UNCG iSchool = opportunity. An opportunity for students to ignite their passion for learning and for high schools to further inspire and motivate their students. UNCG iSchool is a collaboration between UNCG and select North Carolina high schools, allowing select high school sophomores, juniors, and seniors to earn college credit while still in high school. Since 1997, UNCG has partnered with schools throughout the state of North Carolina, helping students prepare for college.
UNCG iSchool = access. Students take select UNCG online college courses during the day at their high school campus, with online instruction provided by UNCG professors (instructors). There is no charge to students for taking these college courses. Provided students earn a grade of C or better, college credits can be transferred to other regionally accredited institutions.*
UNCG iSchool = support. Students are exposed to a challenging college curriculum in an online environment. With nearly 20 years of dual enrollment experience, we know how to assist students in balancing and transitioning between the demands of high school and college.
*UNCG is accredited by the Southern Association of Colleges and Schools (SACS) and is part of the nationally recognized UNC system.
REGISTRATION FOR FALL 2015 BEGINS APRIL 27.
See REGISTER page for instructions and course selection.
Why should you consider UNCG iSchool? Put another way, what's in it for you? There are many advantages to online learning through UNCG iSchool!
You're still a part of your high school environment, complete with your friends and social activities. You get the best of both worlds.
Your high school provides the computer, high-speed Internet connection and an adult at your school who facilitates your iSchool participation. UNCG iSchool provides the instructor, textbooks, and additional support services.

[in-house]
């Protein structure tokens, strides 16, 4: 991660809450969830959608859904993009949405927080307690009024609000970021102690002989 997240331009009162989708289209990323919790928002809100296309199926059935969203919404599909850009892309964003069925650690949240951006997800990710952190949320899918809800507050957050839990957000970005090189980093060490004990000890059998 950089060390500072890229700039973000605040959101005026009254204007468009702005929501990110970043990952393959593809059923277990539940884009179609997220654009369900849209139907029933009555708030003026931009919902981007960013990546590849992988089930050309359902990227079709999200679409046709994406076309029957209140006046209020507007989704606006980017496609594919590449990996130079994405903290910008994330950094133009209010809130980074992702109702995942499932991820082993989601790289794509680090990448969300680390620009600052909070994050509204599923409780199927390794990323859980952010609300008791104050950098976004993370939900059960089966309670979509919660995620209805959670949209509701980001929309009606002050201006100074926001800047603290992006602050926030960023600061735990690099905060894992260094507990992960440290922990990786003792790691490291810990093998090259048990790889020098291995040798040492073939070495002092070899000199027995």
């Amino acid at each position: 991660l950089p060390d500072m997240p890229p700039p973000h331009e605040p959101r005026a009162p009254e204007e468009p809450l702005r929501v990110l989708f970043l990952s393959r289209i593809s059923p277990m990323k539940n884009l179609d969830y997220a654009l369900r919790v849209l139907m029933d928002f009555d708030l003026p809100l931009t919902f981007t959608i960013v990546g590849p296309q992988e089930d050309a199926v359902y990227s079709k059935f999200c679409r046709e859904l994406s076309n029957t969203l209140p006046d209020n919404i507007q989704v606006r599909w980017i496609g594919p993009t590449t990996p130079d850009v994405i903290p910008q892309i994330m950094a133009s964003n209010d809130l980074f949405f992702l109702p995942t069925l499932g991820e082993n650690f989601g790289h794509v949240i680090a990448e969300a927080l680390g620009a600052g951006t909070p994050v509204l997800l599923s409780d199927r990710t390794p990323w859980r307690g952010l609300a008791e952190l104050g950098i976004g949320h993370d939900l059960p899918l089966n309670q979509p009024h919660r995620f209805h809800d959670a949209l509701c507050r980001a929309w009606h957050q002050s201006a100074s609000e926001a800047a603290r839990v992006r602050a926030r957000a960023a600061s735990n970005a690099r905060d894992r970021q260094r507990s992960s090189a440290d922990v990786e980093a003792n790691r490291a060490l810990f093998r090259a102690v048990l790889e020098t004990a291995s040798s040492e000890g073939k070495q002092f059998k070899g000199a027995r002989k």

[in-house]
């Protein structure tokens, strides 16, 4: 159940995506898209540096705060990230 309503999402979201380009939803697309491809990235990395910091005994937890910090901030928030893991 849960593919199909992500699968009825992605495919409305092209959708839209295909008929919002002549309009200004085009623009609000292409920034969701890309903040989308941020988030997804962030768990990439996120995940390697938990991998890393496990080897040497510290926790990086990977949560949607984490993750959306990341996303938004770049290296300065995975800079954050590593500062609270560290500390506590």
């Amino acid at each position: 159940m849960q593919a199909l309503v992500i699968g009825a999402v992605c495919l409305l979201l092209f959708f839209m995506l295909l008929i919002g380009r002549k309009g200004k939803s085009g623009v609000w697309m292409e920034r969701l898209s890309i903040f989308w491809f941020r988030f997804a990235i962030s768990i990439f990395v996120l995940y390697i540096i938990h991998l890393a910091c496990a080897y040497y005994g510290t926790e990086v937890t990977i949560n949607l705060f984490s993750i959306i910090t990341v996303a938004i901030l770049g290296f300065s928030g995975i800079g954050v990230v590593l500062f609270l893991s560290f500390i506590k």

You'll have experience engaging in online discussions, working collaboratively with classmates at a distance, and conducting research online.
With the growing number of hybrid and online courses at colleges and universities, you are improving your tech skills as part of your high school experience.
Every voice is heard online. Raise your virtual hand and participate at greater levels in your class.
These are the same online courses that degree-seeking UNCG students take. Our courses require you to engage in critical thinking, analysis, synthesis and knowledge application. Our instructors/professors love to teach! They’ve worked with us in designing every aspect of the course.
Each UNCG iSchool course uses a variety of web tools that will keep you engaged in the course. These tools include simulations, glossaries and interactive maps.
Dual enrollment means that you receive the support from both your high school and UNCG (instructors, writing center, library, etc.).
No one knows you better than you. As you think about enrolling in an online course, ask yourself these questions.
Self-motivation, self-discipline and organization are key attributes for success in the online environment.
In addition to updating your Facebook page, responding to Twitter and posting a photo to Instagram, are you open to increasing your online research skill level?
Our courses employ a variety of web tools including, simulations, glossaries and interactive maps.
When given more than 140 characters to tell your story, are your sentences well constructed? You should have confidence in your writing abilities and enjoy reading.
We understand that young adults are busy. Between school, extracurricular activities, work and other demands, your schedule may be full. However, there's no room for procrastination in college-level courses.
UNCG iSchool is partnering with North Carolina New Schools to serve high-need students in rural areas through the federal grant North Carolina Investing in Rural Innovative Schools (NC iRIS). Under NC iRIS, 18 schools have been chosen to participate in UNCG iSchool as part of its effort to "expose students to a college-ready culture and create new opportunities for all students to graduate from high school with some college credit."